- October 2010: Alliance 3000 has developed a Parabolic solar cooker for use in a project in Burkina Faso. It consists of eight removable panels covered with reflective material that are attached to a trolly. The assembled unit is rotated with a long handle, making it easy to adjust the oven position to receive the most sunlight. A prototype was tested successfully this past summer. The Allainace 3000 is designed for easy assembly and will be produced in Africa, made entirely from local materials.
- November 2007: Solar Energy for Western Africa trained 25 members of the RIMTEREB-SOMwomens' group in the use of the Papillon solar cooker. More information.
- July 2007: In Senegal and Burkina Faso, people are finding many ways that the HotPot can improve their daily lives. Currently 220 men and women in Senegal and Burkina Faso are cooking with the HotPot; they are excited about the variety of meals they've cooked and the fuel they’ve saved doing so. Read more about Solar Household Energy's West Africa programs at http://www.she-inc.org/projects-3.php.
- April 2007: Community members in Bobo Dioulasso formed Association TLE NAFA in 2004 to promote solar energy and reduce deforestation. In 2005, the association carried out two projects with 35 Papillon solar cookers. The cookers were made in Ouagadougou and assembled in Bobo Dioulasso. After a 20% subsidy, the cookers sold for about €120 each. Sales proceeds were used to buy additional supplies. TLE NAFA planned to sell at least 15 more in 2006. The group is currently seeking financial support. Contact: Monika Hermann-Sanou
- April 2007: “Bon Appétit Monsieur Soleil,” a film about solar cooking in Burkina Faso, earned top honors and a 5000 euro prize at the International Ecological Film Festival in Bourges this past October. The film was directed by Boris Claret and produced by Association La Trame documentary film studio. The festival program described the film as follows: “At the edge of the Sahel, firewood is rare and expensive. To counter deforestation, a whole network of nongovernmental organizations, craftsmen welders, and women’s associations have developed for 10 years an effective alternative: parabolic solar cookers.” For more information visit La Trame’s Web site: http://www.la-trame.org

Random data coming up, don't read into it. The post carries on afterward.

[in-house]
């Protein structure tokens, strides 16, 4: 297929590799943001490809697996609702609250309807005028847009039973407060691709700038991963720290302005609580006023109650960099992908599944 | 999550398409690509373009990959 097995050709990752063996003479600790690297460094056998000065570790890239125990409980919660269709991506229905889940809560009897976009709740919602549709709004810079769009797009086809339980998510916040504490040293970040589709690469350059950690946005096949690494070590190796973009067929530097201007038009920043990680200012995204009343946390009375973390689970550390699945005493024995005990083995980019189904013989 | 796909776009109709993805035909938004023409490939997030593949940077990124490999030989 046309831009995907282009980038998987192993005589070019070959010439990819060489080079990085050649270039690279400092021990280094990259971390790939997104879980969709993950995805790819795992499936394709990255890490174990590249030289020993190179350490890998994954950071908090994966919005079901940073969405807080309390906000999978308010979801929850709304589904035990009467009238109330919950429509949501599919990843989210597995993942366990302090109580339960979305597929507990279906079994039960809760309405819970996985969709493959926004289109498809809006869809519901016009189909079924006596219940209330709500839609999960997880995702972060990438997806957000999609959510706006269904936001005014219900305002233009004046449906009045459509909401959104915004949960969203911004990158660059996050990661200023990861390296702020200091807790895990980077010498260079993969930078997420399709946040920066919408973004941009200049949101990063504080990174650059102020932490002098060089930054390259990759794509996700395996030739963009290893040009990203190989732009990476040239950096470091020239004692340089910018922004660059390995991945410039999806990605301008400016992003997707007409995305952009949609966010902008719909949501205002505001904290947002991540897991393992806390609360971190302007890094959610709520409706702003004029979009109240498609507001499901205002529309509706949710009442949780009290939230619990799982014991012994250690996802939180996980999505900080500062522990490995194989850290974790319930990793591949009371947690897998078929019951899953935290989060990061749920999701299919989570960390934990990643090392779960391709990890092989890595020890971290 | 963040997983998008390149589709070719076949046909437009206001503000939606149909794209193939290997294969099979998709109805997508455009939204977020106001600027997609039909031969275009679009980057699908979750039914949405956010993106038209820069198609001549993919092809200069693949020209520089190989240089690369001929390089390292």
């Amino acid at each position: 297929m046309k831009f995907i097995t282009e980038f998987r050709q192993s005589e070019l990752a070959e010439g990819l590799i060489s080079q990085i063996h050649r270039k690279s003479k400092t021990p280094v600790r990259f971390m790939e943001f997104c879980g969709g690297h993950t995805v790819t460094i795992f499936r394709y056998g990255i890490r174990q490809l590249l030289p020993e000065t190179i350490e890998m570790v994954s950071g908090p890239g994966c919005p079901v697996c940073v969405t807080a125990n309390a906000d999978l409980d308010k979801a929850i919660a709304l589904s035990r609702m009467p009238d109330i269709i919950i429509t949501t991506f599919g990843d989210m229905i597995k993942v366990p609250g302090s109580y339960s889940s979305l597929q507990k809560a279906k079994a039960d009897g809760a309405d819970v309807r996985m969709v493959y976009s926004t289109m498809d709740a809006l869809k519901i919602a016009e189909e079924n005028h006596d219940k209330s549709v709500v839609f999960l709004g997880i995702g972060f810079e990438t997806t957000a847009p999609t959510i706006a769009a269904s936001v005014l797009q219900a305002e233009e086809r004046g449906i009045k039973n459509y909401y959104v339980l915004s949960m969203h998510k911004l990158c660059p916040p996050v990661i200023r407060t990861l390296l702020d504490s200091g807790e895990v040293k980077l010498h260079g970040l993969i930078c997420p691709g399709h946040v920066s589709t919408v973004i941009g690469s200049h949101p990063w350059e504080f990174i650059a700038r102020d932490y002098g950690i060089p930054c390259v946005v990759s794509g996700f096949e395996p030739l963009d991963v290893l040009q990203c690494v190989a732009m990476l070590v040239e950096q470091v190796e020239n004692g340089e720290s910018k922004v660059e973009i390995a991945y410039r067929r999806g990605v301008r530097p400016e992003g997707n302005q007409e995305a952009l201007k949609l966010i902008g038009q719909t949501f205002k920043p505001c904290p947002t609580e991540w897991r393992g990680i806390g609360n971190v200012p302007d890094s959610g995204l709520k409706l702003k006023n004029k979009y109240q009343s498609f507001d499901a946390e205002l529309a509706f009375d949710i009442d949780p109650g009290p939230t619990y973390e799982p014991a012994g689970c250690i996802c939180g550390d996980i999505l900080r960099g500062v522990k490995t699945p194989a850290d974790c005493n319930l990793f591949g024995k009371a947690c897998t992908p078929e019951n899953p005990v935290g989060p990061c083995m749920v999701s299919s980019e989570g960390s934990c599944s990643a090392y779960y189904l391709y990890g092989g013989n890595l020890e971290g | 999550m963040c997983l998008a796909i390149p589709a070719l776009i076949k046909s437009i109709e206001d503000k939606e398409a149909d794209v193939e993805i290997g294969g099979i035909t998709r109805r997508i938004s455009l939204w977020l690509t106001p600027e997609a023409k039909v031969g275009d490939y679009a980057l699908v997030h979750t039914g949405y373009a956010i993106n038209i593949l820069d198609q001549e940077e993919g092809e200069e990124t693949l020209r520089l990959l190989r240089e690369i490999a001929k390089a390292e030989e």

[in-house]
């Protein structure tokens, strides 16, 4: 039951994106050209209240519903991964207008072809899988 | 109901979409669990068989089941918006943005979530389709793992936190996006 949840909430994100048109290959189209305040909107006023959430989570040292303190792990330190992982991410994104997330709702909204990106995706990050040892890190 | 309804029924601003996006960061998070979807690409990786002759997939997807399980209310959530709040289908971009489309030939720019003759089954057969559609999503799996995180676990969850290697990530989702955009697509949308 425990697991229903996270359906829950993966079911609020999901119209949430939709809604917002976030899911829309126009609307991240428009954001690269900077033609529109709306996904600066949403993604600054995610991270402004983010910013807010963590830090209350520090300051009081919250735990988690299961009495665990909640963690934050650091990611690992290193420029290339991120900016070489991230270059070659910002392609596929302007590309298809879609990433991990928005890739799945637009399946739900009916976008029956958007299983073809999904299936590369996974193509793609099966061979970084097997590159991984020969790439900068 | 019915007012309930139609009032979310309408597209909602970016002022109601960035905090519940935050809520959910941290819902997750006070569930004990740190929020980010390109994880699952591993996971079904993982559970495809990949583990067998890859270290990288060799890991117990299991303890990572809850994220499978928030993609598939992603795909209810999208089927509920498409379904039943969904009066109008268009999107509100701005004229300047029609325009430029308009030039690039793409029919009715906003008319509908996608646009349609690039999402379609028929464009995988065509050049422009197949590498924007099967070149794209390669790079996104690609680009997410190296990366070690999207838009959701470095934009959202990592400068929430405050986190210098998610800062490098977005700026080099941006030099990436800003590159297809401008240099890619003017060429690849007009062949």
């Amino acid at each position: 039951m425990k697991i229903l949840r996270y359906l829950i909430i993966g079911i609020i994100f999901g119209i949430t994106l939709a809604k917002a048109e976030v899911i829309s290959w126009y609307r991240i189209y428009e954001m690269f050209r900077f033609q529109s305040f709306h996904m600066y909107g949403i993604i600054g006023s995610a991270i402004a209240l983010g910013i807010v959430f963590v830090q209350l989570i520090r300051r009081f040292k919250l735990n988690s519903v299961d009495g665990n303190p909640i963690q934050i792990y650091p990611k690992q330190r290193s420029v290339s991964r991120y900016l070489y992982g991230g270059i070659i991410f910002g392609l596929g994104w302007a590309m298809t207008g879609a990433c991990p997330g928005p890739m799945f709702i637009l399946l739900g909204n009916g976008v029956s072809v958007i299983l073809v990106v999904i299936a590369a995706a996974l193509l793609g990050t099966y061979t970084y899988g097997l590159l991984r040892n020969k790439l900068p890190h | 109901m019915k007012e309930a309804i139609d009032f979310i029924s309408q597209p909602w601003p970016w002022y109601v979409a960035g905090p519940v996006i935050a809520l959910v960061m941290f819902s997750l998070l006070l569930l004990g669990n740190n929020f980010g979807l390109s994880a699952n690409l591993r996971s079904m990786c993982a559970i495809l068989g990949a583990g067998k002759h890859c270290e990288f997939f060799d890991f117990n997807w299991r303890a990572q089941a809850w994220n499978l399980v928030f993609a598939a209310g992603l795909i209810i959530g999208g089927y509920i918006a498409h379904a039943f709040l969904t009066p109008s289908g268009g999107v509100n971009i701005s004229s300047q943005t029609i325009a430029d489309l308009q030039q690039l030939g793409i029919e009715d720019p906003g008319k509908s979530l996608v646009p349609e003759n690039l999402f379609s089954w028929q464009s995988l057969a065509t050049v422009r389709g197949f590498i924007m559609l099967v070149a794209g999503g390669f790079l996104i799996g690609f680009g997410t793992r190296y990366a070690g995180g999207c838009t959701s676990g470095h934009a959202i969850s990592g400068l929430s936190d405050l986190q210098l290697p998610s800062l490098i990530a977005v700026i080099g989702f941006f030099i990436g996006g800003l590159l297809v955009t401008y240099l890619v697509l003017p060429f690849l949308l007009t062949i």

- April 2007: The KoZon Foundation began introducing solar CooKits in Gorom-Gorom, Oudalan in 1997. As is often the case, initial acceptance was very high. To measure long-term acceptance and usage, KoZon surveyed more than 50 families multiple times from 2002-2005. During the dry season, lasting from March-June, 30-45% of the families used their CooKits regularly (approximately 3-7 times per week). The month of April had highest usage, followed by May and March respectively. CooKits were used to cook a variety of foods, especially rice and sauces of meat, chicken or legumes. Nearly all families rated food taste as good to very good. CooKits were also used to heat milk for making yoghurt, and to heat water for making tea and coffee, as well as for washing purposes. Several families said that the capacity of one CooKit was not enough for large families, and that two CooKits would be better. Durability of the cooker was also mentioned as a concern, given that the cost of a CooKit and a cooking pot is 5000 to 7500 CFA franc, or about $10 to $15. Even though this is quite expensive for the families of Gorom-Gorom, each solar-cooked meal saved an estimated 50-180 CFA in fuel costs. Over 90% of the families said they planned to buy a replacement CooKit when theirs wears out. KoZon lists several lessons learned during this process, including: 1) One CooKit is best suited for families of less than six members, or for single male households; 2) Complementary technologies, such as fuel-efficient wood stoves and heat-retention cookers, should continue to be taught in addition to solar cookers; and 3) Ongoing guidance, encouragement and follow-up should be provided by trained members of local institutions. Contact: KoZon Foundation
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